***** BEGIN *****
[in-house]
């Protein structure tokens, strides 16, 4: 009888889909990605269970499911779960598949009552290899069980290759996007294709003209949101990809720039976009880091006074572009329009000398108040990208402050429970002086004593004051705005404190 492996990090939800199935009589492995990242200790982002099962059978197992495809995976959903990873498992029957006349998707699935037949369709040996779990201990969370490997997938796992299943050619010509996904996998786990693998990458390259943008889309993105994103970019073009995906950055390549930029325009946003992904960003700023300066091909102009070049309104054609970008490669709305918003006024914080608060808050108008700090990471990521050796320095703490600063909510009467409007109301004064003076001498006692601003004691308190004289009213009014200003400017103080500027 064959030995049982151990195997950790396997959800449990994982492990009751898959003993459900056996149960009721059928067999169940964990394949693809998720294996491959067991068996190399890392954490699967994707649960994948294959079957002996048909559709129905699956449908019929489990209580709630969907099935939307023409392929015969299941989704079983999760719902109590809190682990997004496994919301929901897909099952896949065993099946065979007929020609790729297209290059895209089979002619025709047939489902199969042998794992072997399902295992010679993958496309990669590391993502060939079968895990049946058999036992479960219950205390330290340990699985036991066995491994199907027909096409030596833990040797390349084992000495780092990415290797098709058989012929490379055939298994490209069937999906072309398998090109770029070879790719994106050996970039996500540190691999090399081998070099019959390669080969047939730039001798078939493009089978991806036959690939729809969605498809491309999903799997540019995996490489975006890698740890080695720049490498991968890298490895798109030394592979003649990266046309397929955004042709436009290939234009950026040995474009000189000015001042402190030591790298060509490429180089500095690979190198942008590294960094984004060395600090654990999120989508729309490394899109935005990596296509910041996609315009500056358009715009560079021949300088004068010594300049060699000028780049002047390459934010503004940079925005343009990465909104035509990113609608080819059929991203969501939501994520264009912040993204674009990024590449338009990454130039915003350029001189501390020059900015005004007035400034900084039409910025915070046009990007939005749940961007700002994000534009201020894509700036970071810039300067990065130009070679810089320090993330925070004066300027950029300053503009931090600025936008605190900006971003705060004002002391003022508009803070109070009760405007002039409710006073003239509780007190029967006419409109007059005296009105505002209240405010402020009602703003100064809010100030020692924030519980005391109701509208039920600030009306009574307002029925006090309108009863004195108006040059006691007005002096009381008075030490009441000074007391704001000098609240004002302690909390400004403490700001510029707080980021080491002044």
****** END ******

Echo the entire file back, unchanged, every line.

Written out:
[in-house]
């Protein structure tokens, strides 16, 4: 009888889909990605269970499911779960598949009552290899069980290759996007294709003209949101990809720039976009880091006074572009329009000398108040990208402050429970002086004593004051705005404190 492996990090939800199935009589492995990242200790982002099962059978197992495809995976959903990873498992029957006349998707699935037949369709040996779990201990969370490997997938796992299943050619010509996904996998786990693998990458390259943008889309993105994103970019073009995906950055390549930029325009946003992904960003700023300066091909102009070049309104054609970008490669709305918003006024914080608060808050108008700090990471990521050796320095703490600063909510009467409007109301004064003076001498006692601003004691308190004289009213009014200003400017103080500027 064959030995049982151990195997950790396997959800449990994982492990009751898959003993459900056996149960009721059928067999169940964990394949693809998720294996491959067991068996190399890392954490699967994707649960994948294959079957002996048909559709129905699956449908019929489990209580709630969907099935939307023409392929015969299941989704079983999760719902109590809190682990997004496994919301929901897909099952896949065993099946065979007929020609790729297209290059895209089979002619025709047939489902199969042998794992072997399902295992010679993958496309990669590391993502060939079968895990049946058999036992479960219950205390330290340990699985036991066995491994199907027909096409030596833990040797390349084992000495780092990415290797098709058989012929490379055939298994490209069937999906072309398998090109770029070879790719994106050996970039996500540190691999090399081998070099019959390669080969047939730039001798078939493009089978991806036959690939729809969605498809491309999903799997540019995996490489975006890698740890080695720049490498991968890298490895798109030394592979003649990266046309397929955004042709436009290939234009950026040995474009000189000015001042402190030591790298060509490429180089500095690979190198942008590294960094984004060395600090654990999120989508729309490394899109935005990596296509910041996609315009500056358009715009560079021949300088004068010594300049060699000028780049002047390459934010503004940079925005343009990465909104035509990113609608080819059929991203969501939501994520264009912040993204674009990024590449338009990454130039915003350029001189501390020059900015005004007035400034900084039409910025915070046009990007939005749940961007700002994000534009201020894509700036970071810039300067990065130009070679810089320090993330925070004066300027950029300053503009931090600025936008605190900006971003705060004002002391003022508009803070109070009760405007002039409710006073003239509780007190029967006419409109007059005296009105505002209240405010402020009602703003100064809010100030020692924030519980005391109701509208039920600030009306009574307002029925006090309108009863004195108006040059006691007005002096009381008075030490009441000074007391704001000098609240004002302690909390400004403490700001510029707080980021080491002044």